Kenoshans await word on $800 million casino proposal

Screen Shot 2013-11-20 at 9.02.19 AMBy Emily Ottinger | Staff writer, Copy Editor

As Kenosha awaits a final decision from Wisconsin Governor Scott Walker on whether to allow the Menominee Nation to open a casino at the old location of Dairyland Greyhound Park, students are still debating if it is a good idea.

The $800 million casino proposal has been an idea that the Menominee Nation has been pushing for about 10 years. In October, the tribe announced they would team up with Hard Rock International to complete the casino at the site just west of the I-94 on Highway K.

The Kenosha complex will be about the size of the Po- tawatomi Bingo Casino in Milwaukee with the same amount of slot machines. Potawatomi recently started to take out ads in the Kenosha News to attract Kenosha residents to their ca- sino.

The casino itself will create jobs, an estimated 3,300 jobs, according to the proposal. The Menominee expect about 500 of those jobs will go to Racine residents, although this is not guaranteed. “They said people in Kenosha would have first crack at the jobs from the casino, but what if they are just saying that so we approve?” said Destiny Tucker, a Communications Academy senior.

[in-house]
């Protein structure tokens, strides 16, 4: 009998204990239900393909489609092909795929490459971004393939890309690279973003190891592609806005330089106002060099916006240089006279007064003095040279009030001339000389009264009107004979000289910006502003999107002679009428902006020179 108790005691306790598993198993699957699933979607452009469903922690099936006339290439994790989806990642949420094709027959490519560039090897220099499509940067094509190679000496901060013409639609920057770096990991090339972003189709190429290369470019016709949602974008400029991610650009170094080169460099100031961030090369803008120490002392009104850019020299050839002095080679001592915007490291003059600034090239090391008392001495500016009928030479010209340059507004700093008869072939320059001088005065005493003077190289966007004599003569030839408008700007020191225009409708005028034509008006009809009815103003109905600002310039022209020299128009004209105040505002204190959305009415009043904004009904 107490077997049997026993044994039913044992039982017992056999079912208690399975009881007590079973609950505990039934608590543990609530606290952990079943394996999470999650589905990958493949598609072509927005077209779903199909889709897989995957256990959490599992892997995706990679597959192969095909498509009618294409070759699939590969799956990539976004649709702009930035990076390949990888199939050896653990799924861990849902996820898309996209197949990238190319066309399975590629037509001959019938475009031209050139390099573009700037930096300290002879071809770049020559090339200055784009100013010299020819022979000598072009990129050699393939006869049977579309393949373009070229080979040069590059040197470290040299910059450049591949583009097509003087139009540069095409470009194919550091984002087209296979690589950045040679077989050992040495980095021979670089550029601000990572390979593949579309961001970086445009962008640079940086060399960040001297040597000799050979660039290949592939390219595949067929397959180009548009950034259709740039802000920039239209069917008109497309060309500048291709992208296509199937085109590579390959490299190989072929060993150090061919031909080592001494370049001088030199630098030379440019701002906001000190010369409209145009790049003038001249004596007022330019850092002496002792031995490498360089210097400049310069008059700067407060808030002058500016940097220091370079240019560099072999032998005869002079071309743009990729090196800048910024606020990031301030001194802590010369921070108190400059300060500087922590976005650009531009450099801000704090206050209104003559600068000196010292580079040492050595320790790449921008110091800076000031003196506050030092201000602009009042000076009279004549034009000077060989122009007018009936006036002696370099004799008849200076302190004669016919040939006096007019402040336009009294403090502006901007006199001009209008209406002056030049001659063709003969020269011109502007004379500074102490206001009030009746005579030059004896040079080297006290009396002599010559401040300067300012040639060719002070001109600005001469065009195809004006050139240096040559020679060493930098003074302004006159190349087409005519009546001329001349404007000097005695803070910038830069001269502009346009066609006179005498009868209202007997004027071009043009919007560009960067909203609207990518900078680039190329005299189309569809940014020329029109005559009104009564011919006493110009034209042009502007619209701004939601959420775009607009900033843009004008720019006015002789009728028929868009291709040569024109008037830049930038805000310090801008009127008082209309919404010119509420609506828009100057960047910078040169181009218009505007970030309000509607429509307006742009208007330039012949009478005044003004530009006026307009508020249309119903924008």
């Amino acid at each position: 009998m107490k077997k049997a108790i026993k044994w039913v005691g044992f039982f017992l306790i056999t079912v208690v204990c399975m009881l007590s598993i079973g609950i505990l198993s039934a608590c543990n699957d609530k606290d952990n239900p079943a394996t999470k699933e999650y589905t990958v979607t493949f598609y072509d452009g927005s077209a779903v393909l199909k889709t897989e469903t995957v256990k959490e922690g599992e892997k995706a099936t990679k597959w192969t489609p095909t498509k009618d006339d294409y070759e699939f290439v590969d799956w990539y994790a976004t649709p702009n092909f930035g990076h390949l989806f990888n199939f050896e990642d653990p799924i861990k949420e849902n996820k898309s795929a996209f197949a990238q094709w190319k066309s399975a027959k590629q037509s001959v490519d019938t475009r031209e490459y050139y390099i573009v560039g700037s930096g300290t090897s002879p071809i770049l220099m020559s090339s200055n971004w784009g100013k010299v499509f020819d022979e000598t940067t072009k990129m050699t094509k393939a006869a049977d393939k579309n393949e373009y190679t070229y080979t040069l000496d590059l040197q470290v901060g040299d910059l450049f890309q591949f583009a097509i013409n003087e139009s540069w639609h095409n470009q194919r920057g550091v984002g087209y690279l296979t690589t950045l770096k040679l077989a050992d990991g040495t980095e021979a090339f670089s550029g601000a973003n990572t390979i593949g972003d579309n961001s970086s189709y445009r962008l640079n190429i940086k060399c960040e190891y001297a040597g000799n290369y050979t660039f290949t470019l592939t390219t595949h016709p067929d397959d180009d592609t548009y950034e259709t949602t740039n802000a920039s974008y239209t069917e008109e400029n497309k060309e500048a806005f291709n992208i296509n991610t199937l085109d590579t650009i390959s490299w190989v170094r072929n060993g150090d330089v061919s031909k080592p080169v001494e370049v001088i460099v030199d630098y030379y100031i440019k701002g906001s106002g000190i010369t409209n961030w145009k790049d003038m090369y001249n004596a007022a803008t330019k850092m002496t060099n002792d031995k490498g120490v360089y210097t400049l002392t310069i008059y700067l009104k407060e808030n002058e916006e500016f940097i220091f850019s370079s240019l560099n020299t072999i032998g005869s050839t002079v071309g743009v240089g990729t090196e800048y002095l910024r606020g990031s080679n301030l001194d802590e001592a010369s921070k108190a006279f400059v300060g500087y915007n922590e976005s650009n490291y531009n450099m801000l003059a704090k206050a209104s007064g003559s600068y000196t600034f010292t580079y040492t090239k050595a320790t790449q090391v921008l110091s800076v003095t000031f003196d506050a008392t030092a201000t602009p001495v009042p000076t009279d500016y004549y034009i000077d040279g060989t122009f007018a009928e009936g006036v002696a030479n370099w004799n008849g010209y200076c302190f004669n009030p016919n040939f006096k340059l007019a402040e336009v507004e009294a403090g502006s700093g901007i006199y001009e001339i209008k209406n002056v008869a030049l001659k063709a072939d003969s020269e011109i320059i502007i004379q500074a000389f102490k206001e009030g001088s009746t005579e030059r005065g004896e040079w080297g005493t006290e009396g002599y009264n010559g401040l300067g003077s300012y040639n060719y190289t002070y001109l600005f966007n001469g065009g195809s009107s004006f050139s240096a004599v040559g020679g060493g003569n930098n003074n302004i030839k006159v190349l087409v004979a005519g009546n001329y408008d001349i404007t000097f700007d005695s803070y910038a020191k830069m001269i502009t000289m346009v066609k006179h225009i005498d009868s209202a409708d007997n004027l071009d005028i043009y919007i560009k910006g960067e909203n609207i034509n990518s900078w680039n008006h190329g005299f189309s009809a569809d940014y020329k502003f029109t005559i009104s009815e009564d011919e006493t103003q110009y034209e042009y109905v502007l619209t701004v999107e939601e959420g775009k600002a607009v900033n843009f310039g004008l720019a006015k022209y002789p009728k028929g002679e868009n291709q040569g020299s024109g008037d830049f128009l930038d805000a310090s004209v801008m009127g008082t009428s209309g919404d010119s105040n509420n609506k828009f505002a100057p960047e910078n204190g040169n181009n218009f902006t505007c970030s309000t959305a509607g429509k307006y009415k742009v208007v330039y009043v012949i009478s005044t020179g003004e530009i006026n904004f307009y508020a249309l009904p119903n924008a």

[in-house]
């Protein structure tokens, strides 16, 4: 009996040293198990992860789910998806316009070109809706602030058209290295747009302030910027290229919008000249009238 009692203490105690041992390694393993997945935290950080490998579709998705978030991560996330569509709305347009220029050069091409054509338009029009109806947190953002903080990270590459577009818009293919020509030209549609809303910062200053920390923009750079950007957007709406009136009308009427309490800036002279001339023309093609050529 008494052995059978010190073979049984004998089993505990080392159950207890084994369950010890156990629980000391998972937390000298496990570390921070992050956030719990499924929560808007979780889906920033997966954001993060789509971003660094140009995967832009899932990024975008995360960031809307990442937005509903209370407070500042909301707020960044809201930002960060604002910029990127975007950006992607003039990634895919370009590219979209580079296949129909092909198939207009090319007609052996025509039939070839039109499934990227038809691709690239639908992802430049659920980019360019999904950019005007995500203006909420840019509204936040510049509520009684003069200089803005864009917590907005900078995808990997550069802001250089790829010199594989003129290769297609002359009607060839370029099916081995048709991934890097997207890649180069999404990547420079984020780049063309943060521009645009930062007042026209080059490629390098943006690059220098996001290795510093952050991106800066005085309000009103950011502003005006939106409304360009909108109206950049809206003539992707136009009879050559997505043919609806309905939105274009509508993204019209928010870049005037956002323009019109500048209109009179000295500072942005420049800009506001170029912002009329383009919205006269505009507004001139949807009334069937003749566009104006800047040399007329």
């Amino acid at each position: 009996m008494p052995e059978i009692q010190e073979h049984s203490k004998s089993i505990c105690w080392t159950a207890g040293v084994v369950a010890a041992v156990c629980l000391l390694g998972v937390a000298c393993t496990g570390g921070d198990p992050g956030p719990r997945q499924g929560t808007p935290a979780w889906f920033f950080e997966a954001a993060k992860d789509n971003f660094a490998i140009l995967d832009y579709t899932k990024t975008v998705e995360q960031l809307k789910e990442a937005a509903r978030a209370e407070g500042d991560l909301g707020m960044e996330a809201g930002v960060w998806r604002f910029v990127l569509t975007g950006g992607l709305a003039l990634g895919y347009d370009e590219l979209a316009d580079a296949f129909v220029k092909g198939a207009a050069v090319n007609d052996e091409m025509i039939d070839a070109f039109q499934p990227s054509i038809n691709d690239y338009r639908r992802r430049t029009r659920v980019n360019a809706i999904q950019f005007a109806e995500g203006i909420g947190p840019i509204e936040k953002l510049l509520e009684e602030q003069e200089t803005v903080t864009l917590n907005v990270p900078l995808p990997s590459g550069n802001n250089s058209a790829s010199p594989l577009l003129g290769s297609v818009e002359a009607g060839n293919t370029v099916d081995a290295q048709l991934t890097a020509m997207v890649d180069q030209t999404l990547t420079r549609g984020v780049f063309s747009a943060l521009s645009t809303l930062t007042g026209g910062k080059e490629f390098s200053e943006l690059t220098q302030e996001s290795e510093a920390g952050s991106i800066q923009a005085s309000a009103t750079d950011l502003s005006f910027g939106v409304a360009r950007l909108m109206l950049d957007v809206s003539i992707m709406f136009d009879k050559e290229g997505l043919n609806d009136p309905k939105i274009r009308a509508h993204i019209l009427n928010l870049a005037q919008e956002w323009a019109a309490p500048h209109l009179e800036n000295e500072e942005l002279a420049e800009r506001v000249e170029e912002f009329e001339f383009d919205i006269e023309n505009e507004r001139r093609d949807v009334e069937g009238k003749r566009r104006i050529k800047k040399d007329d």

Some students feel the casino would be good for the city and could help it economically.

“It provides a great financial opportunity for the town. With Chrysler gone, Kenosha is hurting for revenue,” said Robert Murray, a Kenosha Military Academy senior.

“The casino provides new jobs, creates disposable income for the city and will help small shop owners by increasing Kenosha tourism,” Murray said.

Although proponents of the casino argue that it could generate an economic boom, that doesn’t mean some people aren’t concerned about the project. Among the concerns, people fear that gambling addiction and criminal activity will increase.

“Bringing a casino could make people sell drugs to pay off debt and increase the current drug problem,” said Cheyenne Lalonde, Communications Academy senior.

“It’s so close to my house, and with family members in my household having addictions to gambling and alcohol, my concern for them grows,” said Julianna Briggs, a General Studies senior.

Overall, students are heavily debating the casino complex proposal because they expect they will experience effects from it, whether good or bad.